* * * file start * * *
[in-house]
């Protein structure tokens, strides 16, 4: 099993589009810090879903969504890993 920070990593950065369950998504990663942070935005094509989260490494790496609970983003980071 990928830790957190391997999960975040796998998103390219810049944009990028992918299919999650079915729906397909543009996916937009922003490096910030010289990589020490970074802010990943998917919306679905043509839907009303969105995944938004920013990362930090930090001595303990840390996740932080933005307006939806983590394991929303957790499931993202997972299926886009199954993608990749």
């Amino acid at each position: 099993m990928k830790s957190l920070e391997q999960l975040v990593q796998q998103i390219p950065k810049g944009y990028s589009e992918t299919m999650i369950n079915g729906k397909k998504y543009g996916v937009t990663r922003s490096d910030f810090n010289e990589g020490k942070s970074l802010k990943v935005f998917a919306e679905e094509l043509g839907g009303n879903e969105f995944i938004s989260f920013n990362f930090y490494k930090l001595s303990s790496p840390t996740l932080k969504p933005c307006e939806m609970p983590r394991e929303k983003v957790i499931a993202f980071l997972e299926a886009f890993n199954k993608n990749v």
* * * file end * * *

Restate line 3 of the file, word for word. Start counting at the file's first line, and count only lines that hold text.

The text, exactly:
């Amino acid at each position: 099993m990928k830790s957190l920070e391997q999960l975040v990593q796998q998103i390219p950065k810049g944009y990028s589009e992918t299919m999650i369950n079915g729906k397909k998504y543009g996916v937009t990663r922003s490096d910030f810090n010289e990589g020490k942070s970074l802010k990943v935005f998917a919306e679905e094509l043509g839907g009303n879903e969105f995944i938004s989260f920013n990362f930090y490494k930090l001595s303990s790496p840390t996740l932080k969504p933005c307006e939806m609970p983590r394991e929303k983003v957790i499931a993202f980071l997972e299926a886009f890993n199954k993608n990749v």